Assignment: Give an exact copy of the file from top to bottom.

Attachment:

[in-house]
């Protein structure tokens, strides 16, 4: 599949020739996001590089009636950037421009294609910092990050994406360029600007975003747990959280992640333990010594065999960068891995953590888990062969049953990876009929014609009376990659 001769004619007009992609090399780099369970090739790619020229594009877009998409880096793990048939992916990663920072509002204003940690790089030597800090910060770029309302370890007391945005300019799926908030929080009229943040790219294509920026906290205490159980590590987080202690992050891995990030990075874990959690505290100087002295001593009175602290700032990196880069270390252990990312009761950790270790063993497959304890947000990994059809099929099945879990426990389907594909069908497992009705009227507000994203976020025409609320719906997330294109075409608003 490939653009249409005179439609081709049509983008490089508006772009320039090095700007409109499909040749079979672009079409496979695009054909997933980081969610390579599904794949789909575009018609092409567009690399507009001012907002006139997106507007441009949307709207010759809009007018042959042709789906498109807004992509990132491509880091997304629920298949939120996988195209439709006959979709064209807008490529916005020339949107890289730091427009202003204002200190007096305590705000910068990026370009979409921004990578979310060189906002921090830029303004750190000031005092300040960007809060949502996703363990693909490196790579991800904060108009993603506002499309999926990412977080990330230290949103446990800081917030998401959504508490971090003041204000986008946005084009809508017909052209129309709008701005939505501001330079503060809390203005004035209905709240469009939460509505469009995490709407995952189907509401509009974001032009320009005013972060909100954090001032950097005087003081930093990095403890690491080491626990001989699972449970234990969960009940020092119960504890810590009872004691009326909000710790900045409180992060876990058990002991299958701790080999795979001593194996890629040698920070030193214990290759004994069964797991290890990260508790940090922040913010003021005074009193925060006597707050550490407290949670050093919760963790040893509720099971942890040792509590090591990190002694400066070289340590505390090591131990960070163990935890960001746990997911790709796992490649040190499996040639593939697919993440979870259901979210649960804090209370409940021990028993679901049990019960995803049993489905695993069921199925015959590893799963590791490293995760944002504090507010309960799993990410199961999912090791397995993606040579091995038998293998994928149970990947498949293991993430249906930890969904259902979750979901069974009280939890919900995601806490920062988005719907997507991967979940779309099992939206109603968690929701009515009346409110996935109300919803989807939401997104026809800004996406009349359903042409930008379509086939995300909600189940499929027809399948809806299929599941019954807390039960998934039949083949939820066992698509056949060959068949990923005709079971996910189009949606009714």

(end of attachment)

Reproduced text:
[in-house]
């Protein structure tokens, strides 16, 4: 599949020739996001590089009636950037421009294609910092990050994406360029600007975003747990959280992640333990010594065999960068891995953590888990062969049953990876009929014609009376990659 001769004619007009992609090399780099369970090739790619020229594009877009998409880096793990048939992916990663920072509002204003940690790089030597800090910060770029309302370890007391945005300019799926908030929080009229943040790219294509920026906290205490159980590590987080202690992050891995990030990075874990959690505290100087002295001593009175602290700032990196880069270390252990990312009761950790270790063993497959304890947000990994059809099929099945879990426990389907594909069908497992009705009227507000994203976020025409609320719906997330294109075409608003 490939653009249409005179439609081709049509983008490089508006772009320039090095700007409109499909040749079979672009079409496979695009054909997933980081969610390579599904794949789909575009018609092409567009690399507009001012907002006139997106507007441009949307709207010759809009007018042959042709789906498109807004992509990132491509880091997304629920298949939120996988195209439709006959979709064209807008490529916005020339949107890289730091427009202003204002200190007096305590705000910068990026370009979409921004990578979310060189906002921090830029303004750190000031005092300040960007809060949502996703363990693909490196790579991800904060108009993603506002499309999926990412977080990330230290949103446990800081917030998401959504508490971090003041204000986008946005084009809508017909052209129309709008701005939505501001330079503060809390203005004035209905709240469009939460509505469009995490709407995952189907509401509009974001032009320009005013972060909100954090001032950097005087003081930093990095403890690491080491626990001989699972449970234990969960009940020092119960504890810590009872004691009326909000710790900045409180992060876990058990002991299958701790080999795979001593194996890629040698920070030193214990290759004994069964797991290890990260508790940090922040913010003021005074009193925060006597707050550490407290949670050093919760963790040893509720099971942890040792509590090591990190002694400066070289340590505390090591131990960070163990935890960001746990997911790709796992490649040190499996040639593939697919993440979870259901979210649960804090209370409940021990028993679901049990019960995803049993489905695993069921199925015959590893799963590791490293995760944002504090507010309960799993990410199961999912090791397995993606040579091995038998293998994928149970990947498949293991993430249906930890969904259902979750979901069974009280939890919900995601806490920062988005719907997507991967979940779309099992939206109603968690929701009515009346409110996935109300919803989807939401997104026809800004996406009349359903042409930008379509086939995300909600189940499929027809399948809806299929599941019954807390039960998934039949083949939820066992698509056949060959068949990923005709079971996910189009949606009714």